TV REVIEW: Game of Thrones, Episodes 1 & 2

The first season of Game of Thrones, based on George R.R. Martin's A Song of Ice and Fire series, was a massive hit both here and across the pond, delighting us with courtly intrigue, battles of wits, violence, drama and, being HBO, copious amounts of gratuitous sex. It feels like it has been a very long wait since Westeros last graced our scenes but if the opening episodes are anything to go by, it's like we never really left. As always, here be spoilers... and dragons.

Episode One: The North Remembers:

Because the end of the first season saw more twists and turns than a twisty-turny thing, The North Remembers is clearly about getting you back into the goings-on of the Seven Kingdoms and reintroducing you to the characters you love and loathe. Thankfully, this didn't reduce the episode into an hour of exposition but was more akin to watching a manoeuvre being carefully planned in a game of chess (or cyvasse if you're familiar with the Westeros version). The audience was moved from piece to piece, carefully establishing where the fallout from last season, namely the execution of Ned Stark, had left the various characters.

First of all to King's Landing where we see evil-incarnate, King Joffrey, demonstrating just why it probably isn't good to be on the wrong side of him. Through a series of humiliations and mood swings, it's brought back into focus just why we're meant to hate Joffrey. With a fiery, fiery passion. Poor Sansa Stark is still stuck in King's Landing, and still betrothed to the blonde-haired demon, but has clearly been learning how to play the game, successfully manipulating Joffrey into letting someone live who was about to have his head impaled on a spike. I cannot praise Jack Gleeson's performance enough as Joffrey; he really is quite terrifying and unpredictable, and that's coming from someone who has read the books. Simiarly, Sophie Turner's Sansa is granted layers beyond the stroppy teenage girl that she was for most of the first season.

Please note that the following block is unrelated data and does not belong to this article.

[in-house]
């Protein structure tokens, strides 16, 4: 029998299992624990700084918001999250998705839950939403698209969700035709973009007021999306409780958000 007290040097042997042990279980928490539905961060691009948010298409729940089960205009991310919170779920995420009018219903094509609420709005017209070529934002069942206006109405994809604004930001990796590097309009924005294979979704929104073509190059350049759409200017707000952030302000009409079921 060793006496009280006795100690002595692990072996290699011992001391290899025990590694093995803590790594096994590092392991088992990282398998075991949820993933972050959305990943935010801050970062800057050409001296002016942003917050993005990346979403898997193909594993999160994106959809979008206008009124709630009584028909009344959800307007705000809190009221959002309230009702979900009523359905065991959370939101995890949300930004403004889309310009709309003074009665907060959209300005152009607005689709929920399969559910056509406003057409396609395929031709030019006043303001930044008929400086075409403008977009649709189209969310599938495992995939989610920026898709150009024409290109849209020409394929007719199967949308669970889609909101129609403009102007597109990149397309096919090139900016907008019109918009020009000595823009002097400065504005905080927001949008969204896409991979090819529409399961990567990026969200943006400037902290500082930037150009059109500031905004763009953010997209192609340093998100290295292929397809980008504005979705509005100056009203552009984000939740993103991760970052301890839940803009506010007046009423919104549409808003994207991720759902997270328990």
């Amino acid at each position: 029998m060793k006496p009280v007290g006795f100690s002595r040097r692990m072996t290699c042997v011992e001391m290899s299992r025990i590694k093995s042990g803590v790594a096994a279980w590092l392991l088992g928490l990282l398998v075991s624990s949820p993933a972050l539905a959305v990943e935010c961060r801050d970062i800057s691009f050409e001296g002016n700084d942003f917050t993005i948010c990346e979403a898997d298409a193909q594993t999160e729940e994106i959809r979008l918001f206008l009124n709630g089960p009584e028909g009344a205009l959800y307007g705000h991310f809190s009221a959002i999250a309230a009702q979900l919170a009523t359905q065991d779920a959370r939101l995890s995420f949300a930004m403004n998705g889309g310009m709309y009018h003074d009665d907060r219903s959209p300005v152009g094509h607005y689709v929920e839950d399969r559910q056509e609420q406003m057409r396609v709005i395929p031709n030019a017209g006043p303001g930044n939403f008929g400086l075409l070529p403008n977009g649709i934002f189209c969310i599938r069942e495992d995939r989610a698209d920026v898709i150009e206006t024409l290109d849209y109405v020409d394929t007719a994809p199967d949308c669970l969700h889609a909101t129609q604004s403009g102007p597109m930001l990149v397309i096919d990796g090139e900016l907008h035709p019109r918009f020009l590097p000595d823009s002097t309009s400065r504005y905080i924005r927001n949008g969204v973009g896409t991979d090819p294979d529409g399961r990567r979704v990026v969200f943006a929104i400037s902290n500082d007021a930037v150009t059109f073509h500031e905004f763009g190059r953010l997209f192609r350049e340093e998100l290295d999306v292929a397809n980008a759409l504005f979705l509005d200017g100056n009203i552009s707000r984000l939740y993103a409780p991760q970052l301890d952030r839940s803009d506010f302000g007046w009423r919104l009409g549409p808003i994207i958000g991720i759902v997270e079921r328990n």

We also get re-introduced to the Small Council, the men responsible for much of the politics and manipulation that goes on around King's Landing. The newest addition, Tyrion Lannister (played by Emmy award-winning Peter Dinklage) is naturally going to shake things up and, as the most interesting character in all of Westeros, I'm not ashamed to admit I cheered when he took on Cersei Lannister (Lena Headey) and won. Elsewhere in one of the standout scenes of the episode, Littlefinger (Aiden Gillen), is shaken up by Cersei after he insinuates that he is aware of Joffrey's questionable parentage and that he is quite prepared to use this against her should she step out of line. The only King's Landing moment to beat this one though had to be the confrontation between Cersei and Joffrey in which there is just a flicker of emotion across Headey's face as Cersei realises what a monster she has created.

The episode also brings the audience into the War of the Five Kings, still raging since the first season and showing no signs of slowing down. Robb Stark (Richard Madden), declared the King in the North, and defeating Lannisters left, right and centre, is the most dangerous of the bunch currently. Having captured Jaime Lannister (Nikolaj Coster-Waldau) in Season One, he's currently enjoying taunting him with his wins and his direwolf, Grey Wind, snarly in CGI. Then there's Stannis Baratheon (Stephen Dillane), the direct heir to the throne, beginning to make a move. The scenes at Dragonstone were somewhat stolen by Carice Van Houten in her performance as the Lady Melisandre, which was suitably chilling.

The outskirts of the show's geography have always struck me as the safer places for characters to be, away from the snake pit of King's Landing and the violence of the wars. That doesn't necessarily mean they're out of danger though. Across the Narrow Sea, we're given a first glimpse of the dragons since Season One as Dany (Emilia Clarke) and the remains of her Dothraki khalasar travel off in search of armies to boost her campaign to reclaim her throne in Westeros. But Dany is losing people to thirst and hunger, lacking the supplies to make the trip. Meanwhile, beyond the Wall, Jon Snow (Kit Harington) is journeying further into the most dangerous place in Westeros, the unmapped north, in which all manner of nasties are waiting to travel South.